A spoon-billed sandpiper reared by a WWT conservationist in Russia was sighted by a friend in China just weeks later.
The young bird was identified in Jiangsu over 3000 miles from the Russian east coast where it was raised by aviculturalist Jodie Clements. Jodie, working with the Birds Russia field team, looked after the spoonie, known as ‘White 4H’ after the colour and code on its leg flag, during a field trip in August.
Amazingly, it was picked up by teammate Kane Brides while monitoring birds in China a month after being released into the wild.
“I can’t believe we came across White 4H which my mate Jodie had helped care for four weeks earlier, in a completely different country. It’s like finding a message in a bottle!”
Kane, WWT’s Monitoring Officer, made the discovery while surveying shorebirds on the Jiangsu coast of China, a key site on the East Asian – Australasian Flyway.
Accompanied by an international team of conservationists from the UK, New Zealand, Hong Kong and China, they caught a total of 15 spoon-billed sandpipers and sighted 100 of the Critically Endangered birds in one big flock of waders. At one point, they had six spoonies together, comprising 1% of the total population.
A handrearing – known as headstarting – programme for spoon-billed sandpipers has been underway in Meinypil’gyno, Russia since 2012, involving specialists collecting eggs from incubating birds in the wild, hatching and hand-raising the chicks in captivity to fledging age, and releasing the birds back into the wild.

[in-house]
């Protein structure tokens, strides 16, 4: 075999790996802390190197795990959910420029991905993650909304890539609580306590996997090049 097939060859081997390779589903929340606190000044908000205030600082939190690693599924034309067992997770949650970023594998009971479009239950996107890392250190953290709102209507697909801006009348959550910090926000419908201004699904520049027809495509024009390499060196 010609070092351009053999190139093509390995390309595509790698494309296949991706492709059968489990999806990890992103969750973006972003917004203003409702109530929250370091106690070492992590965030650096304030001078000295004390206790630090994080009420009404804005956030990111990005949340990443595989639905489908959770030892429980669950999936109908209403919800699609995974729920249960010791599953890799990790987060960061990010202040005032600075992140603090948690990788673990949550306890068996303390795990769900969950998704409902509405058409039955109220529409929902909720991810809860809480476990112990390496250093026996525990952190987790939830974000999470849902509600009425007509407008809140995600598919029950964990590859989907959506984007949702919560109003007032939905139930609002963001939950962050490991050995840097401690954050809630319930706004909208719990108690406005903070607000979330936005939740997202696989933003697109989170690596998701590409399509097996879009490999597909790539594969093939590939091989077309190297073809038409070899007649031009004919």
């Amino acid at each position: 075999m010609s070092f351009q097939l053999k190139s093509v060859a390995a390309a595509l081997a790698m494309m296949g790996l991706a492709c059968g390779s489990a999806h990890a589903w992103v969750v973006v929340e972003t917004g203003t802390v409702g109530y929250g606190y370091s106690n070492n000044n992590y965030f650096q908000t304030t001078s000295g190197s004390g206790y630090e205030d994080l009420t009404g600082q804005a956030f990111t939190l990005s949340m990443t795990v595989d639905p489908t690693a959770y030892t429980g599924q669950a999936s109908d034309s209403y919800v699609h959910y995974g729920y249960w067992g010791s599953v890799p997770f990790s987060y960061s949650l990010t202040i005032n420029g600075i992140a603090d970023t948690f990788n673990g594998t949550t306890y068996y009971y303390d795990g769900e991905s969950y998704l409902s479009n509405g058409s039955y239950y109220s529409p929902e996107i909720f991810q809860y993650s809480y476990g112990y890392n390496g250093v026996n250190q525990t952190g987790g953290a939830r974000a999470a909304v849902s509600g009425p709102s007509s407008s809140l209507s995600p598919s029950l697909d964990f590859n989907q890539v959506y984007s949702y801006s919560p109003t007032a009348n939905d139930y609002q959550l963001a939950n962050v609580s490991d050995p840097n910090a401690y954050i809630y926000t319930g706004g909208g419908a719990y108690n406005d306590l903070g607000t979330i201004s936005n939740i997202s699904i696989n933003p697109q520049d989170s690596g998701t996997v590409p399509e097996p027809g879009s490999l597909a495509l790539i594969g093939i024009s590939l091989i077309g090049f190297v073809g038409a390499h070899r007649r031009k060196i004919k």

“This just goes to show that headstarting is working and that it is buying time for the species.
“It appears that headstarted birds are surviving as well as their wild counterparts. There’s a lot to be positive about.”
The group also caught and applied rings to 1,891 shorebirds spanning 33 species. These included the endangered Far Eastern curlew and the Nordmann’s greenshank.
The East Asian – Australasian Flyway is incredibly important for so many species of waders. By increasing the number of spoon-billed sandpipers and other waterbirds that are identifiable by rings along the flyway, conservationists can better track their movements, survival rates and pick up other valuable insights that will help them better protect at-risk species.